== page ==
A common theme in WESA’s language entailed references to traditional sports bodies, such as the NHL and FIFA. All despite the organization’s stance that it is not a league. In response to the claims of doublespeak, WESA responded, “We’re referring to NHL and other sports leagues to bring an example of how it was formed, and to illustrate the similarities between both. WESA is not a league, but a body that will organize other leagues.” Whether WESA forms a league or becomes one is immaterial, at this point.

The issue is an apparent approach to picking and choosing pieces of traditional sports organization structure without accepting the full reality. For example, exclusivity is at the heart of leagues like the NHL. It’s impossible to borrow formative structure while denying that exclusivity isn’t a plausible path. However, that’s exactly the position in which WESA has put itself. Additionally, all traditional sports bodies involve an independently organized players association. While WESA has designed player representation into its initial structure, attempting to proceed without a self-sustaining union for players is quite puzzling.

Poker, eSports and the crossover of gaming entertainment

On May 24th, 2016 the world’s first poker and eSports crossover event will take place, with stars from both sides taking part. The eSports team features top pros from Hearthstone, a popular card-based, video game title with a thriving competitive scene. The one-day event also features three versus three formats across all games and will be aired live on Twitch. Titled Worlds Collide – eSports vs. Poker Pros, this promotional event by Amazon Coins and Poker Central represents the future of creative programs built around competitive gaming entertainment. Since, for all the growing levels of awareness, eSports is actually just a segment of the wider video game experience, which has emerged as a leading form of entertainment. Watching other people play video games competitively is an extension of the audience’s engagement with playing games on their own time. This reality offers room for crossover programs, not only with card games like Poker, but with a number of other channels in tech, sports and media.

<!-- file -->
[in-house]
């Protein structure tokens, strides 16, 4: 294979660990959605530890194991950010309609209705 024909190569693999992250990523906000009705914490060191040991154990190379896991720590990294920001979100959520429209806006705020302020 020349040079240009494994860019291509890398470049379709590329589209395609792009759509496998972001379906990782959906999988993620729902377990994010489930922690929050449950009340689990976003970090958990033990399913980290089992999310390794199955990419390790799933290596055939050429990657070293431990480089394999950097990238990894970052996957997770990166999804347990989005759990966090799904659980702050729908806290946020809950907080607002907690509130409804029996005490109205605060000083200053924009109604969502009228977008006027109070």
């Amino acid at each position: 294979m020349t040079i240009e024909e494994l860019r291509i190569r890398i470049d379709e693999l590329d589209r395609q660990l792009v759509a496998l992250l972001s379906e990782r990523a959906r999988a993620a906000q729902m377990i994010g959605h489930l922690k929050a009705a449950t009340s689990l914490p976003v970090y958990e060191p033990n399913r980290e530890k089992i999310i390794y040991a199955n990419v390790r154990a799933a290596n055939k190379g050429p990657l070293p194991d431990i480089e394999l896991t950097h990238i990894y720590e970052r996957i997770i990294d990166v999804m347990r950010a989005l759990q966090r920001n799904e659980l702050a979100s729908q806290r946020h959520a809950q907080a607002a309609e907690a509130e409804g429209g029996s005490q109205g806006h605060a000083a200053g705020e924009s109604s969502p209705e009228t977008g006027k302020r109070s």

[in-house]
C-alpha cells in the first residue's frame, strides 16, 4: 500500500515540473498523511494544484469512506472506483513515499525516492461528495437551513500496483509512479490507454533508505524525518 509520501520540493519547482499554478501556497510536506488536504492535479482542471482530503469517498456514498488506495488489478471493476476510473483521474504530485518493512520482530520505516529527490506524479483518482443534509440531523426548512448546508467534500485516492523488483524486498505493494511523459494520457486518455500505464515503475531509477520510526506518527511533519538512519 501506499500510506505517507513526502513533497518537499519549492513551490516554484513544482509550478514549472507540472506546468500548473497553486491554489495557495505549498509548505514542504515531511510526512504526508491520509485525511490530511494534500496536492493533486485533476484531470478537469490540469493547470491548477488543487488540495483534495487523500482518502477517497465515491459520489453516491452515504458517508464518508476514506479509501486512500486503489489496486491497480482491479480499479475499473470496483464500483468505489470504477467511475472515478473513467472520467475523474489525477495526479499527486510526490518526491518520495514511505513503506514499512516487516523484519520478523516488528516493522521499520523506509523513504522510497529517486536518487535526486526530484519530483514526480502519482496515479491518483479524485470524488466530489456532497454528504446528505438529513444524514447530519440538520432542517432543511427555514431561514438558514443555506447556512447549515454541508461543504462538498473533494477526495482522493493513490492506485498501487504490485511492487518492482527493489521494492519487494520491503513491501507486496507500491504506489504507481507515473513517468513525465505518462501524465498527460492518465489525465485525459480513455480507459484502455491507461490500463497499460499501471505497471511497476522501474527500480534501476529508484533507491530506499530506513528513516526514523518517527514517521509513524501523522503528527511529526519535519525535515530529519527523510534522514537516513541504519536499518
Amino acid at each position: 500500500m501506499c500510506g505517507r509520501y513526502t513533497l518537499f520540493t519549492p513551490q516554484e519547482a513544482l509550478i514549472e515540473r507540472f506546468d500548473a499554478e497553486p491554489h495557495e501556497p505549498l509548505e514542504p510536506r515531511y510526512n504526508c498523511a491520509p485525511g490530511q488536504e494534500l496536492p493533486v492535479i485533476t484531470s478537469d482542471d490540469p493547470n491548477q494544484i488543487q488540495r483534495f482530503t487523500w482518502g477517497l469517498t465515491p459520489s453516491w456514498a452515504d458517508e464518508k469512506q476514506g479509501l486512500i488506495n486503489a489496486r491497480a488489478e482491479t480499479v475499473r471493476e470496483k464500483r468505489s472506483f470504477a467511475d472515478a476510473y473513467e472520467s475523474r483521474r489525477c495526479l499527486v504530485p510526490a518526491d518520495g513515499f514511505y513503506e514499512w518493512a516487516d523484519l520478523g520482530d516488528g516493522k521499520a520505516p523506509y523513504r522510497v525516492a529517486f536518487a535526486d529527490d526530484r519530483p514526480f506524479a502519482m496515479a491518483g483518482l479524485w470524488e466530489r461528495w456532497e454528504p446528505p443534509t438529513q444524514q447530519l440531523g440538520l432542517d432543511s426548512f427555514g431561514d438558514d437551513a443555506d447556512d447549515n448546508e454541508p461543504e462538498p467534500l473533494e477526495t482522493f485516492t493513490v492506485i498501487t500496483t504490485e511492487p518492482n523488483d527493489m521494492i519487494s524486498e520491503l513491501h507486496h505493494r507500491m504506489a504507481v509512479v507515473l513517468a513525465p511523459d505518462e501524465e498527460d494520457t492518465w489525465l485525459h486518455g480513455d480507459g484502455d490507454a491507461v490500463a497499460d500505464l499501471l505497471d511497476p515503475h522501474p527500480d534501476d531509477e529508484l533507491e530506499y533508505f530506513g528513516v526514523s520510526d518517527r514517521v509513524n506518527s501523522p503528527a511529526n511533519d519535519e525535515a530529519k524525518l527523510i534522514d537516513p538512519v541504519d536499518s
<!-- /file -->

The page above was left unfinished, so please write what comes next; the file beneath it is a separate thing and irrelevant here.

The reality of authenticity

Reports of “incessant racial slurs” hurled at Hearthstone pro, Terrance “TerranceM” Miller, through Twitch chat, during his run at the recent DreamHack Austin event, were met by a strong stance by Mike Morhaime, CEO Blizzard Entertainment – publisher of Hearthstone. Unfortunately, the fact that offensive language was used during a Twitch chat did not come as news for anyone who’s ever logged onto one. The tone of real-time, livestream chat can span the gamut of human emotion, which is exactly why chat is such an important feature of the viewing experience. It provides a canvas for expression by the audience, for better or worse. Obviously, racism, sexism, or any other form of harassment should be actively discouraged, but these aren’t endemic to livestreaming (see: social media). They are ugly aspects of the human condition which will rear their head when the opportunity arises. One of the main attractants for livestream audiences is the raw authenticity of the content and experience. So the question becomes, how much can/should be censored without strangling that authenticity.

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About ‘eSports IQ’

The ‘eSports IQ’ is compiled by Alex Fletcher, the founder and president of Entiva Group, LLC, and features insights on the latest emerging trends in eSports. By curating invaluable content from a wide range of information sources you get the leading edge in the business of eSports.

Past eSports IQs:

Image source:, Photographer: Helena Kristiannson